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US orders $1.95 Billion Covid-19 Vaccine from Pfizer and BioNTech

The U.S. has agreed to pay Pfizer Inc. and BioNTech SE nearly $2 billion to secure 100 million doses of their experimental Covid-19 vaccine to provide to all Americans free of charge. Under the $1.95 billion agreement, the U.S. Department of Health and Human Services and the Defense Department will receive 100 million doses of the vaccine should it be cleared by regulators, and can also acquire an additional 500 million doses. The U.S. has already made other agreements including a $1.2 billion deal with AstraZeneca PLC for at least 300 million doses of a vaccine developed by University of Oxford. How any potential Covid-19 vaccine is distributed in the U.S. remains to be worked out. Pfizer plans to spend at least $1 billion on its Covid-19 vaccine program this year.  Analysts estimated the vaccine’s price at $19.50 per dose, or $39 for two doses, based on the announcement. The price is in line with what the private sector pays for flu shots. Reegulatory approval as early as October. The Pfizer-BioNTech vaccine uses an innovative gene-based technology known as messenger RNA. Messenger RNA.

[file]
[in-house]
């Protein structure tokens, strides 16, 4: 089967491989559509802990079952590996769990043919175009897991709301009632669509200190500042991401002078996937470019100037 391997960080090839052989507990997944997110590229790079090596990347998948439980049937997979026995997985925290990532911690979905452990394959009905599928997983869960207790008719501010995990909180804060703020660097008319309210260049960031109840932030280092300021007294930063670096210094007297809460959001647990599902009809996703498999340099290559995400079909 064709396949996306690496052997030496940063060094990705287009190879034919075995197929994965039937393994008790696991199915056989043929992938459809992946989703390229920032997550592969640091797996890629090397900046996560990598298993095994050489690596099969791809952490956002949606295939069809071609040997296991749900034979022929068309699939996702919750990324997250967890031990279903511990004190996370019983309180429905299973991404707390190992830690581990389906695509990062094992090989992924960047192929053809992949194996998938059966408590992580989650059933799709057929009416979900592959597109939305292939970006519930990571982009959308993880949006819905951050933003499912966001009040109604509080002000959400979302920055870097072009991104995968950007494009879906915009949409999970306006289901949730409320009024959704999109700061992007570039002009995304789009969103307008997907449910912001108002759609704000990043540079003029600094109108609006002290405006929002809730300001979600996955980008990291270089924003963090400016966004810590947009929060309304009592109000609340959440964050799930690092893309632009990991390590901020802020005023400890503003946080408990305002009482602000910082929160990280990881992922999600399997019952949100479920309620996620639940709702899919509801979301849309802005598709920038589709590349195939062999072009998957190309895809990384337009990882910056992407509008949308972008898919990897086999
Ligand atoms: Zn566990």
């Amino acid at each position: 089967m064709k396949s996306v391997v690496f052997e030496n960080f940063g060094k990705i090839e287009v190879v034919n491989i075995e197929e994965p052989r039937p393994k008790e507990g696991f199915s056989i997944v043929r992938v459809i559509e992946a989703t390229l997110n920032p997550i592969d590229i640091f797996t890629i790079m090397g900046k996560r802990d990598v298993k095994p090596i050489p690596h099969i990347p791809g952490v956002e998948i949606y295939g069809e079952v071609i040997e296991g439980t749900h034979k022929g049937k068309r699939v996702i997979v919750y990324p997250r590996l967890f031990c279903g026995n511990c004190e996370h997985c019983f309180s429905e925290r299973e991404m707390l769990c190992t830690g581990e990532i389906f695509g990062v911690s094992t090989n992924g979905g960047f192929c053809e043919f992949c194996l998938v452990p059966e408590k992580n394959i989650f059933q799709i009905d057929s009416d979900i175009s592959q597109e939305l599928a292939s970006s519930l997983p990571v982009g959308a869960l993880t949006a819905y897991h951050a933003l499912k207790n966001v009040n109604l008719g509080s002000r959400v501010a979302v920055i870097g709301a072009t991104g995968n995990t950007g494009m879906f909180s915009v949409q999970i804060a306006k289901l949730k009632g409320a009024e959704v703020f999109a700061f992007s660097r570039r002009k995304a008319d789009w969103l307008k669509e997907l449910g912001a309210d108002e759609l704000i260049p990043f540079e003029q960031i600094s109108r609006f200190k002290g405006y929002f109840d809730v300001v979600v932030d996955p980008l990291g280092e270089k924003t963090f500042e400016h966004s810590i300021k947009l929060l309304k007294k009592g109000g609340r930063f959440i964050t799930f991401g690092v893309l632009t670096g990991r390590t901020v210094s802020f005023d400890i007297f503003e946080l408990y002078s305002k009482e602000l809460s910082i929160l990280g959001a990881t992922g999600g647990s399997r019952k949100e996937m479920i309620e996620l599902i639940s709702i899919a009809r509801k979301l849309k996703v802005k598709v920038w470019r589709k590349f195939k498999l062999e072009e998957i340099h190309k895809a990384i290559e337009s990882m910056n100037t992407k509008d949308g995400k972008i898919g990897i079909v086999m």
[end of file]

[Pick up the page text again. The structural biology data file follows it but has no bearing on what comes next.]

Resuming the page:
The U.S. has agreed to pay Pfizer Inc. and BioNTech SE nearly $2 billion to secure 100 million doses of their experimental Covid-19 vaccine to provide to Americans free of charge.
Under the $1.95 billion agreement, the U.S. Department of Health and Human Services and the Defense Department will receive 100 million doses of the vaccine should it be cleared by regulators, and can also acquire an additional 500 million doses. The vaccine, which has shown promising preliminary results in small groups of patients, is set to enter late-stage testing this month. No Covid-19 vaccine in development has proven to work safely yet, although dozens are being studied. The U.S. and other governments are spending billions of dollars to secure potential Covid-19 vaccines and treatments should they prove safe and effective. The race has countries scrambling as they try to secure enough vaccines and the supplies to transport them. Pfizer shares climbed 5.1%, leading the Dow Industrial Average to close 0.6% higher Wednesday on news of the government agreement, even as some state officials and hospital systems continued to grapple with surging coronavirus infections. As part of its Operation Warp Speed program, the U.S. has already struck agreements with other vaccine developers to secure doses, including a $1.2 billion deal with AstraZeneca PLC for at least 300 million doses of a vaccine developed by University of Oxford researchers. A $1.6 billion agreement with Novavax Inc. will fund clinical studies of its experimental vaccine and establish large-scale manufacturing of doses.
The agreement with Pfizer and BioNTech is the largest from the U.S. so far to secure Covid-19 vaccine supplies.